20 October 2015 at 4.56pm | Comment on this article
A Collection of Contrasts
The Royal Ballet’s first mixed programme of 2015/16 brings together four ballets that span sixty years of choreography. Two contemporary works by Royal Ballet artists bookend two 20th-century American classics, Jerome Robbins’ Afternoon of a Faun and George Balanchine’s Tchaikovsky Pas de deux. Viscera by Royal Ballet Artist in Residence Liam Scarlett opens the programme, and the world premiere of Carlos Acosta’s adaptation of Carmen brings the show to a close.
Scarlett made his American choreographic debut with Viscera, created with Miami City Ballet in 2012. This abstract ballet is set to the First Piano Concerto by contemporary American composer Lowell Liebermann. Scarlett responds to the dramatic, visceral music with a work that fuses athletic, Balanchinian choreography with elements drawn from his British training. The first and third movements are a dramatic frenzy, revelling in what Scarlett calls the ‘sheer musical velocity’ of the score, while the eerie second movement is ‘the perfect eye of the storm’.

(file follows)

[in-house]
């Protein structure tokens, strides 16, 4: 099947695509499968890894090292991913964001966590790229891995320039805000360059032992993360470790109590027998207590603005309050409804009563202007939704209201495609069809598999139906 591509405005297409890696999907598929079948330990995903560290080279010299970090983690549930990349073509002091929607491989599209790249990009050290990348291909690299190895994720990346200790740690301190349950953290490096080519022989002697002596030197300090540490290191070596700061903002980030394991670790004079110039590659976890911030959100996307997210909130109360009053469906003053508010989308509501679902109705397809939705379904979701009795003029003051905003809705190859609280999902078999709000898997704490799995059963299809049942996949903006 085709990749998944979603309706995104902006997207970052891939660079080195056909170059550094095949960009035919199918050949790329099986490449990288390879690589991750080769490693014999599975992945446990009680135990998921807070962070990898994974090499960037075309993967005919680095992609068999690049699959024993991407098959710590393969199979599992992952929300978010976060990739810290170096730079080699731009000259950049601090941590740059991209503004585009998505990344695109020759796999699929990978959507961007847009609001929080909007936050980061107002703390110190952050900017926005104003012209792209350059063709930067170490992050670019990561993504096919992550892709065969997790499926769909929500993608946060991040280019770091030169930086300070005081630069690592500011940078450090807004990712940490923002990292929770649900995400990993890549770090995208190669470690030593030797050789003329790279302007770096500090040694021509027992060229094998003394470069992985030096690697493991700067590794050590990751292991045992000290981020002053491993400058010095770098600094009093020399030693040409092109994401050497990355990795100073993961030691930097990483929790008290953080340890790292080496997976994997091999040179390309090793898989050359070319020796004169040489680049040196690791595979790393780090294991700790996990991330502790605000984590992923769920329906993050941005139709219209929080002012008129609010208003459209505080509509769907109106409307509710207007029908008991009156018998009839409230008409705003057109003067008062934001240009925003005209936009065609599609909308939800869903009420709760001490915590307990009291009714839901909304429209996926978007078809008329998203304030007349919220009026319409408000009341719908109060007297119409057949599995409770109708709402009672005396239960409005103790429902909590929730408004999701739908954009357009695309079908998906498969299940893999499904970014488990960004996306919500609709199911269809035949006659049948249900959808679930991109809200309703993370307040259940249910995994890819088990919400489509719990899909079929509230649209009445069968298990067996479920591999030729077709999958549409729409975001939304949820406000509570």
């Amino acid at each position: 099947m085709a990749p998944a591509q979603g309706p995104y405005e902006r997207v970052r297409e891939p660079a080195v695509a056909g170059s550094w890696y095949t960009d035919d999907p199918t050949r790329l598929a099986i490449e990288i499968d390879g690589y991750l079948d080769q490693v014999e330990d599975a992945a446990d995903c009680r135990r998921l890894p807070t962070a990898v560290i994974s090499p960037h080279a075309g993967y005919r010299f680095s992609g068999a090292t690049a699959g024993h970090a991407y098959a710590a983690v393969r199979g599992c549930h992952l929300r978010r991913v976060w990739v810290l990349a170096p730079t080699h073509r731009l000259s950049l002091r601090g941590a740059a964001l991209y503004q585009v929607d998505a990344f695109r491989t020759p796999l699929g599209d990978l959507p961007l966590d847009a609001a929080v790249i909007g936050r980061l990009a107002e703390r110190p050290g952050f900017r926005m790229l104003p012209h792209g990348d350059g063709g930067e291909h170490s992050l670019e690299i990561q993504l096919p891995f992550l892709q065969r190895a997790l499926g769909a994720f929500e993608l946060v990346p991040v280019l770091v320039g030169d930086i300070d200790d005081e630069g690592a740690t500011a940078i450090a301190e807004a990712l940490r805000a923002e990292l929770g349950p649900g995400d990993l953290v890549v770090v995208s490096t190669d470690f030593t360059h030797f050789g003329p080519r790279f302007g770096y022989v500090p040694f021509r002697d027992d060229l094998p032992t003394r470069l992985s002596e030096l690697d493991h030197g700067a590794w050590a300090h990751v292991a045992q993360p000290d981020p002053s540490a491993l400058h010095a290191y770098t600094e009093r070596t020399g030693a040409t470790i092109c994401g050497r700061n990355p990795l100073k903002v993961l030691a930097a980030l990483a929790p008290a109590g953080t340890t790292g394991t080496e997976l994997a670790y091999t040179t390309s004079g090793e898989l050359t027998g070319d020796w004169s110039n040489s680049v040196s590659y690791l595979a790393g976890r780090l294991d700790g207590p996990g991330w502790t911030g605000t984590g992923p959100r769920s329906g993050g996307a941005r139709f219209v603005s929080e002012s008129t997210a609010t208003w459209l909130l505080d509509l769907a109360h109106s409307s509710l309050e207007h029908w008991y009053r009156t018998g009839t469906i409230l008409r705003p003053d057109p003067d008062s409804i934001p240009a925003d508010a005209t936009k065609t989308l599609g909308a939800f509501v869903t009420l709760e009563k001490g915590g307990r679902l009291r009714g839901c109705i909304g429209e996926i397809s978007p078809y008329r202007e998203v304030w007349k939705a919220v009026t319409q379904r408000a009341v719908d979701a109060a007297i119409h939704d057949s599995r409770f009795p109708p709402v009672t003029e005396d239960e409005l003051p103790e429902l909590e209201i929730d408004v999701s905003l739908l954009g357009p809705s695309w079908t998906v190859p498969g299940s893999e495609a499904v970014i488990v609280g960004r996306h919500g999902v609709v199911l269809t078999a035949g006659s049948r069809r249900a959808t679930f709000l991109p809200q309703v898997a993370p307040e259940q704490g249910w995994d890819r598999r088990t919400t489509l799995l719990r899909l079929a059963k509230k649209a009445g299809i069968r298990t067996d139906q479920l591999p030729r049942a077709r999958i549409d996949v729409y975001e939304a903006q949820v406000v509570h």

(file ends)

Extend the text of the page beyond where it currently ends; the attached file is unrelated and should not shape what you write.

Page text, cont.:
Staring Back at Us
Two dancers, idly rehearsing, gaze intently at themselves in the long studio mirror. In Afternoon of a Faun, this mirror is the ‘fourth wall’ – the audience itself. Robbins’ ballet sets Debussy’s tone poem Prélude à l’après-midi d’un faune and subtly references Vaslav Nijinsky’s 1912 adaptation of the same piece, creating a work that perfectly captures youthful narcissism and sexual awakening. Robbins' Faun has become a miniature classic since its premiere in 1953.
Classicism at New Extremes
Balanchine’s Tchaikovsky Pas de deux pushes the classicism of Marius Petipa and Lev Ivanov to new extremes of technique. Set to supplementary music from Tchaikovsky’s Swan Lake that was lost until the 1950s, the work unites the classicism of 19th-century Russian ballet with Balanchine’s very modern sensibility in a spectacular display of virtuoso dancing.
The Essence of Carmen
Carlos Acosta’s second choreographic creation for The Royal Ballet shares a Spanish theme but inhabits a very different world from his 2013 production of Don Quixote. Combining traditional ballet styles with flamenco, contemporary and Cuban dance, Acosta’s Carmen distils the plot of the opera: it homes in on the dark love triangle between Carmen, Don José and Escamillo and focusses especially on Carmen herself. ‘I wanted to establish immediately who she really is’, says Acosta: ‘a force of persuasion, a force of seduction’.
The mixed programme of Viscera / Afternoon of a Faun / Tchaikovsky Pas de deux / Carmen runs 26 October–12 November 2015. Tickets are still available for some performances.
The programme will be broadcast live to cinemas around the world on 12 November 2015. Find your nearest cinema.